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SEKRENYI - ANGAMI TRIBE

The Angamis celebrate a ten-day festival calledSekrenyi (sometimes also called Phousanyi) in February. The term Sekrenyiliterally means sanctification festival (sekre =sanctification; nyi =feast; thenyi =festival). The festival takes places after the harvest and falls on the twenty-fifth day of the month Kezei (January–February).

The festival follows a circle of ritual and ceremony, the first being kizie. A few drops of rice water taken from the top of a type of jug called zumho are put on leaves. These are placed at the three main posts of the house by the lady of the household.On the first day, the young and old go to the village well to bathe.

In the night, two young men clean the well. Some of the villageyouth guard the well, as no one is allowed to fetch water after the cleaning.As women are especially not allowed to touch the well water at this time, they must make sure that water is fetched for the household before then. Early next morning, all the young men of the village attend the washing ritual. They wear two new shawls (the white Mhoushü and the black Lohe) and sprinkle water on their chests, knees, and right arms. This ceremony is called dzüseva('touching the sleeping water'); in it, the well water symbolically washes away all their ills and misfortunes.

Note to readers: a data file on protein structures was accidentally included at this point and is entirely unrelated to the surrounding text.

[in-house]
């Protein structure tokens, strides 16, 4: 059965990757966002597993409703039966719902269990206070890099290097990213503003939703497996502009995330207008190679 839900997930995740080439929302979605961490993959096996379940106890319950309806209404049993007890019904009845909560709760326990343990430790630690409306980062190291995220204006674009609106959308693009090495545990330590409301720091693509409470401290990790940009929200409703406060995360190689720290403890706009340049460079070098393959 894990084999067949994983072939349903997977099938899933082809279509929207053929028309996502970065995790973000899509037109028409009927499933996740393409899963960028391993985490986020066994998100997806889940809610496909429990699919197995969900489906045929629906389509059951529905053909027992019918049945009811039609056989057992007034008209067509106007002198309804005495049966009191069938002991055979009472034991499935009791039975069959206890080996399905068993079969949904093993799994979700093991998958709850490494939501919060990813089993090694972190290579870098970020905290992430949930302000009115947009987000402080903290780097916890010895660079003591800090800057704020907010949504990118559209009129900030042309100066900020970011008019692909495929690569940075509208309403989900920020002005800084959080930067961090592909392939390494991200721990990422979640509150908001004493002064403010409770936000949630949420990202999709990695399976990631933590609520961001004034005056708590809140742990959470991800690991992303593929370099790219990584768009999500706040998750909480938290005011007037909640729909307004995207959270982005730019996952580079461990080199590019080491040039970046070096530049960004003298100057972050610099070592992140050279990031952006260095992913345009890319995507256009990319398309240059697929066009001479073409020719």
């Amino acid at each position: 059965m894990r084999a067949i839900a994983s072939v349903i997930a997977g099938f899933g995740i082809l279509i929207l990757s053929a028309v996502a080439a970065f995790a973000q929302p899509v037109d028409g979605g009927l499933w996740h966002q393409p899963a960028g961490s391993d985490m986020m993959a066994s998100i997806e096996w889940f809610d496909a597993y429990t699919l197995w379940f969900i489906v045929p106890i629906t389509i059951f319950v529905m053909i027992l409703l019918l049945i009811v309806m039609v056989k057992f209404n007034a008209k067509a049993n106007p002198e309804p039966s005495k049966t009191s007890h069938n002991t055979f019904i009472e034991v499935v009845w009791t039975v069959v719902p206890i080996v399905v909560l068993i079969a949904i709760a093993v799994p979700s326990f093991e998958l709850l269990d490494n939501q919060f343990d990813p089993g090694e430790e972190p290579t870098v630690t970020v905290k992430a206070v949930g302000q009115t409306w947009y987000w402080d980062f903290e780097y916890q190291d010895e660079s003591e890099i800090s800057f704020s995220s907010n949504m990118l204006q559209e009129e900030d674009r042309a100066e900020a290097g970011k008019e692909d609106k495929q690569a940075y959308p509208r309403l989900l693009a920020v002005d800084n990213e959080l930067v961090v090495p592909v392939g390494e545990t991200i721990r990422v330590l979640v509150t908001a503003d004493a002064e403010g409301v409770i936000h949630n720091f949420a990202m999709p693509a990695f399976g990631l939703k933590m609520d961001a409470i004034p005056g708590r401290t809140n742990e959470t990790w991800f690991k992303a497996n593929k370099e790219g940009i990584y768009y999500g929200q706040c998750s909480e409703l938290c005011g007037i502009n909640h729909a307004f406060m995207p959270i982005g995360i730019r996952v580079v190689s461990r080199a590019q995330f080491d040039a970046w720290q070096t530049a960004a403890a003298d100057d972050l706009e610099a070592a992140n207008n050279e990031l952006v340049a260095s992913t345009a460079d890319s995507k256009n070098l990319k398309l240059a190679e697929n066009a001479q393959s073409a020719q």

On their return from the well, a rooster is sacrificed. Itis taken as a good omen when the right leg falls over the left leg as it falls down. The innards of the rooster are then hung outside the house for the village elders to inspect. A three-day session of singing and feasting starts on the fourth day of the festival.

 

The most interesting part is the thekra   hie. The thekra hie is when the young people of the village sit together and sing traditional songs throughout the day. Jugs of rice beer and plates of meat are placed before the participants. On the seventh day, the young men go hunting. The most important ceremony falls on the eighth day when the bridge-pulling, or gate-pulling, is performed and inter-village visits are exchanged. All field work ceases during this season of feasting and song.